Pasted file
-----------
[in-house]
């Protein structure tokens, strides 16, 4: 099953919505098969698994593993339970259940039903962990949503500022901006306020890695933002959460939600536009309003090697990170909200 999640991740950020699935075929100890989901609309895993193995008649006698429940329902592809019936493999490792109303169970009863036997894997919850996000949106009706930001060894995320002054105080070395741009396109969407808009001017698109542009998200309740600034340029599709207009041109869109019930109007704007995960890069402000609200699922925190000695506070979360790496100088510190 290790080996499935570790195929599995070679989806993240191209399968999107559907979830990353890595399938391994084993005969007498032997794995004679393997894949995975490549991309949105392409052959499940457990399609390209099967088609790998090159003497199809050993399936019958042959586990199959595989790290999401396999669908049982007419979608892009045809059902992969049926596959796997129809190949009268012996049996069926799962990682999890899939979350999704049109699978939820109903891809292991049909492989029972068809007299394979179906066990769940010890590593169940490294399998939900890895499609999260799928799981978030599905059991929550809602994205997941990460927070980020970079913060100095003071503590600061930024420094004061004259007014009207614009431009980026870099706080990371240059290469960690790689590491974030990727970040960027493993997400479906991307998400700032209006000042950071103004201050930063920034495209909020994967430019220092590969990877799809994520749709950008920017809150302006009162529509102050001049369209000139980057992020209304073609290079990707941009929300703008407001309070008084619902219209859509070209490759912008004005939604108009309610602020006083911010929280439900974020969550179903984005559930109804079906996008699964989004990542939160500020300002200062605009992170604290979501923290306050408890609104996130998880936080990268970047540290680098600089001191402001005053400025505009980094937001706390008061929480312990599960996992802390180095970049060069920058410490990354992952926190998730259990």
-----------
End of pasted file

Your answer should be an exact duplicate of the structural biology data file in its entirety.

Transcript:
[in-house]
């Protein structure tokens, strides 16, 4: 099953919505098969698994593993339970259940039903962990949503500022901006306020890695933002959460939600536009309003090697990170909200 999640991740950020699935075929100890989901609309895993193995008649006698429940329902592809019936493999490792109303169970009863036997894997919850996000949106009706930001060894995320002054105080070395741009396109969407808009001017698109542009998200309740600034340029599709207009041109869109019930109007704007995960890069402000609200699922925190000695506070979360790496100088510190 290790080996499935570790195929599995070679989806993240191209399968999107559907979830990353890595399938391994084993005969007498032997794995004679393997894949995975490549991309949105392409052959499940457990399609390209099967088609790998090159003497199809050993399936019958042959586990199959595989790290999401396999669908049982007419979608892009045809059902992969049926596959796997129809190949009268012996049996069926799962990682999890899939979350999704049109699978939820109903891809292991049909492989029972068809007299394979179906066990769940010890590593169940490294399998939900890895499609999260799928799981978030599905059991929550809602994205997941990460927070980020970079913060100095003071503590600061930024420094004061004259007014009207614009431009980026870099706080990371240059290469960690790689590491974030990727970040960027493993997400479906991307998400700032209006000042950071103004201050930063920034495209909020994967430019220092590969990877799809994520749709950008920017809150302006009162529509102050001049369209000139980057992020209304073609290079990707941009929300703008407001309070008084619902219209859509070209490759912008004005939604108009309610602020006083911010929280439900974020969550179903984005559930109804079906996008699964989004990542939160500020300002200062605009992170604290979501923290306050408890609104996130998880936080990268970047540290680098600089001191402001005053400025505009980094937001706390008061929480312990599960996992802390180095970049060069920058410490990354992952926190998730259990």